Besides Shakespeare, no English poet can have provided inspiration for so many paintings and illustrations, and certainly none have done so during their own lifetimes. Tennyson’s poetry spawned several important publications, so far as the history of illustrated books is concerned, in which artists envisaged the poems in ways that played a significant role in how their lines became ingrained in the wider cultural imagination. These included the ‘Moxon Tennyson’ (1857), named for its publisher Edward Moxon, in which the early poems were illustrated by wood-engravings by D. G. Rossetti, J. E. Millais and William Holman Hunt, the leading figures of the Pre-Raphaelite Brotherhood, as well as by more conventional artists such as William Mulready and Daniel Maclise. (Tennyson, who had encouraged Moxon to commission the more radical artists, later berated William Holman Hunt for his interpretation of ‘The Lady of Shalott’, which would become the basis for Hunt’s painting of the poem some 30 years later: ‘why did you make [her], in the illustration, with her hair wildly tossed about as if by a tornado?’) And then there was the illustrated Idylls of the King (1875), for which Julia Margaret Cameron provided a celebrated series of photographs – putting poetry in touch with this most new-fangled of art forms, even as photography seemed to spool back, via the towers and tourneys of Tennyson’s Arthurian epic, into the medieval past.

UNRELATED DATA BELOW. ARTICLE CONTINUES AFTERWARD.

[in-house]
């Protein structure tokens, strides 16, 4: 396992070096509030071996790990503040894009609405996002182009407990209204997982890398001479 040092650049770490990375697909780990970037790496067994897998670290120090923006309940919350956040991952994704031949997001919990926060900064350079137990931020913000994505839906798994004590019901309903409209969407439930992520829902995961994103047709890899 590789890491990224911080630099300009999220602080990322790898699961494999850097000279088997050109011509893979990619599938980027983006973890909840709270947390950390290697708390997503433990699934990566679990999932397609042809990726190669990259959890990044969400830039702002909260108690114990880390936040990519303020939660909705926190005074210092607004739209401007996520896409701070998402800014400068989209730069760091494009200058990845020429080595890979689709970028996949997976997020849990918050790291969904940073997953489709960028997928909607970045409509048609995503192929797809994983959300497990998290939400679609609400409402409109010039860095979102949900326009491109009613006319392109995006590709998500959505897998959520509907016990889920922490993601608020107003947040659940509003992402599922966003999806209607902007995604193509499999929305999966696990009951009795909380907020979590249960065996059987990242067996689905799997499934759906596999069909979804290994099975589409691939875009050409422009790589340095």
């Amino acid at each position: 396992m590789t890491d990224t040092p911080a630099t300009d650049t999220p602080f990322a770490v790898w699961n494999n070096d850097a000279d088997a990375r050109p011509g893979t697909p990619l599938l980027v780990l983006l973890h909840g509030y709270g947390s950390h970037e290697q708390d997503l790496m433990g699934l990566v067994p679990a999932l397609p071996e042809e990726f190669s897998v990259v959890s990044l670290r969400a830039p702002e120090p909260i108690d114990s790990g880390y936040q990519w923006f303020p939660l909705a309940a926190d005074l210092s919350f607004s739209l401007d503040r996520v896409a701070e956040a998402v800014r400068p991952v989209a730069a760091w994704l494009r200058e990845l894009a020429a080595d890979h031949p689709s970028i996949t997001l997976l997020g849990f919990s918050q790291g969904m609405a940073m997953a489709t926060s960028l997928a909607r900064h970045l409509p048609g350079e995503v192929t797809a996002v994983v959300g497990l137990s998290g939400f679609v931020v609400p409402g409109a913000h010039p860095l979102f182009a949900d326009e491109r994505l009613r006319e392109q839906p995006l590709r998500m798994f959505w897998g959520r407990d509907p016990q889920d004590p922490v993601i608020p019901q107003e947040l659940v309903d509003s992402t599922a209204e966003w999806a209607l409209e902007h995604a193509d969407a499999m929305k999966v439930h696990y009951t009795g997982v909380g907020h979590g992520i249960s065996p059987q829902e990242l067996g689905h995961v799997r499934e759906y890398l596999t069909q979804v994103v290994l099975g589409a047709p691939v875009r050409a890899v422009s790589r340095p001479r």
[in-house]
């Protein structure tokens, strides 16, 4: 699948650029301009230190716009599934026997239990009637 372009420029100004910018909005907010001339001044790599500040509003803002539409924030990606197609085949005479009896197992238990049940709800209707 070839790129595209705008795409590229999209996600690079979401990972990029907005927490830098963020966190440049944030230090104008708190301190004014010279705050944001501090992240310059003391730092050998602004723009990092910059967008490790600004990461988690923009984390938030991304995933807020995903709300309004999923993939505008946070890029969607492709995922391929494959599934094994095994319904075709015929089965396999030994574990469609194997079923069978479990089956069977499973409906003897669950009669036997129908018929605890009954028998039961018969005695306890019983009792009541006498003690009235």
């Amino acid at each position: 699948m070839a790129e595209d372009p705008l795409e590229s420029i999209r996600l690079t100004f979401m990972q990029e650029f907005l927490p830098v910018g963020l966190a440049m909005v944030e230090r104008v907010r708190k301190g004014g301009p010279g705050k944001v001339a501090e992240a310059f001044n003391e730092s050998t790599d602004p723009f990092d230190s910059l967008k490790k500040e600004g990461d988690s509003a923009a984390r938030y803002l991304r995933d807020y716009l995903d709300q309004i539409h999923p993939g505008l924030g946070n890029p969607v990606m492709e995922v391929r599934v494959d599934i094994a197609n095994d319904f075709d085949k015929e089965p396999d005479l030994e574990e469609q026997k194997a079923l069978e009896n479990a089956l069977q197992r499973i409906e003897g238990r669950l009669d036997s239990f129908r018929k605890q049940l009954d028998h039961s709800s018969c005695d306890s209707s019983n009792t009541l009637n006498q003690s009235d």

But it was in the field of painting that Tennyson’s poems returned most insistently, providing subject matter (as well as justification) for both the type of enigmatic scene beloved by the Pre-Raphaelites and their followers, and the moralising settings of less radical genre paintings. Probably most well known are John Everett Millais’ Mariana, first exhibited in 1851, and John William Waterhouse’s versions of The Lady of Shalott, particularly the 1888 work that has its protagonist preparing to unmoor, her embroideries trailing in the water, to begin her deathly drift towards Camelot. Such paintings encapsulate what was perhaps most pictorially appealing about Tennyson’s early poems for these artists: their sense of being stalled, that is, and their combination of stillness and foreboding. Stopping in front of these paintings, it is as if the Tennysonian air were too thick for his figures to advance through. ‘She only said, “My life is dreary, / He cometh not,” she said; / She said, “I am aweary, aweary, / I would that I were dead!”’